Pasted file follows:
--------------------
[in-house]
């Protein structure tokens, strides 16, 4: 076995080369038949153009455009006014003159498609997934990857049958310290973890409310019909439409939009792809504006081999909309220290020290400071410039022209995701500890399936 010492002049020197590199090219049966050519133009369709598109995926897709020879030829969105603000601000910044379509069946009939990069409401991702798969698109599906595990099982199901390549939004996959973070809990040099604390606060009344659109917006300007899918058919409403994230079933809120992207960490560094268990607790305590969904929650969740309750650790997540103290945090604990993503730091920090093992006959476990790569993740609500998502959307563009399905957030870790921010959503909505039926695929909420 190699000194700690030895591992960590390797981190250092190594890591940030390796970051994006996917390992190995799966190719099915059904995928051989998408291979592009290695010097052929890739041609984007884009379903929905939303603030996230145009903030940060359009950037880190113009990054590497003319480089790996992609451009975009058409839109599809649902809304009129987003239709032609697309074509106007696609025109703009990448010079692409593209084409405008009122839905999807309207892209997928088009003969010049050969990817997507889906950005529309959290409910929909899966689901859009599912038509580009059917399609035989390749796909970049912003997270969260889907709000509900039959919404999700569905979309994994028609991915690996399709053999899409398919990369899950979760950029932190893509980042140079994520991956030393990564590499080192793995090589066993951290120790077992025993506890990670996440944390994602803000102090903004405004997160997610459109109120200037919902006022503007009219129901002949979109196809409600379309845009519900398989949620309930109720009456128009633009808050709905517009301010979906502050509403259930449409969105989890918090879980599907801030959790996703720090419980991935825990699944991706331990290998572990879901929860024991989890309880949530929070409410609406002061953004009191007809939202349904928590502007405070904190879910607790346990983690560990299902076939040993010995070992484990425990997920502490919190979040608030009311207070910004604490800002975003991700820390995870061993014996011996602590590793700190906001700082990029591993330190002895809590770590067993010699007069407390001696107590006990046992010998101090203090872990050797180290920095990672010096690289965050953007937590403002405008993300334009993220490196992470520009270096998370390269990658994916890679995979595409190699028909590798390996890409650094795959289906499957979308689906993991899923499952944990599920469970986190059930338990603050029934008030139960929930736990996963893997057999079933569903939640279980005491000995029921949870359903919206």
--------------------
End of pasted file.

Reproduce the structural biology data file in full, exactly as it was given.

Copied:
[in-house]
């Protein structure tokens, strides 16, 4: 076995080369038949153009455009006014003159498609997934990857049958310290973890409310019909439409939009792809504006081999909309220290020290400071410039022209995701500890399936 010492002049020197590199090219049966050519133009369709598109995926897709020879030829969105603000601000910044379509069946009939990069409401991702798969698109599906595990099982199901390549939004996959973070809990040099604390606060009344659109917006300007899918058919409403994230079933809120992207960490560094268990607790305590969904929650969740309750650790997540103290945090604990993503730091920090093992006959476990790569993740609500998502959307563009399905957030870790921010959503909505039926695929909420 190699000194700690030895591992960590390797981190250092190594890591940030390796970051994006996917390992190995799966190719099915059904995928051989998408291979592009290695010097052929890739041609984007884009379903929905939303603030996230145009903030940060359009950037880190113009990054590497003319480089790996992609451009975009058409839109599809649902809304009129987003239709032609697309074509106007696609025109703009990448010079692409593209084409405008009122839905999807309207892209997928088009003969010049050969990817997507889906950005529309959290409910929909899966689901859009599912038509580009059917399609035989390749796909970049912003997270969260889907709000509900039959919404999700569905979309994994028609991915690996399709053999899409398919990369899950979760950029932190893509980042140079994520991956030393990564590499080192793995090589066993951290120790077992025993506890990670996440944390994602803000102090903004405004997160997610459109109120200037919902006022503007009219129901002949979109196809409600379309845009519900398989949620309930109720009456128009633009808050709905517009301010979906502050509403259930449409969105989890918090879980599907801030959790996703720090419980991935825990699944991706331990290998572990879901929860024991989890309880949530929070409410609406002061953004009191007809939202349904928590502007405070904190879910607790346990983690560990299902076939040993010995070992484990425990997920502490919190979040608030009311207070910004604490800002975003991700820390995870061993014996011996602590590793700190906001700082990029591993330190002895809590770590067993010699007069407390001696107590006990046992010998101090203090872990050797180290920095990672010096690289965050953007937590403002405008993300334009993220490196992470520009270096998370390269990658994916890679995979595409190699028909590798390996890409650094795959289906499957979308689906993991899923499952944990599920469970986190059930338990603050029934008030139960929930736990996963893997057999079933569903939640279980005491000995029921949870359903919206």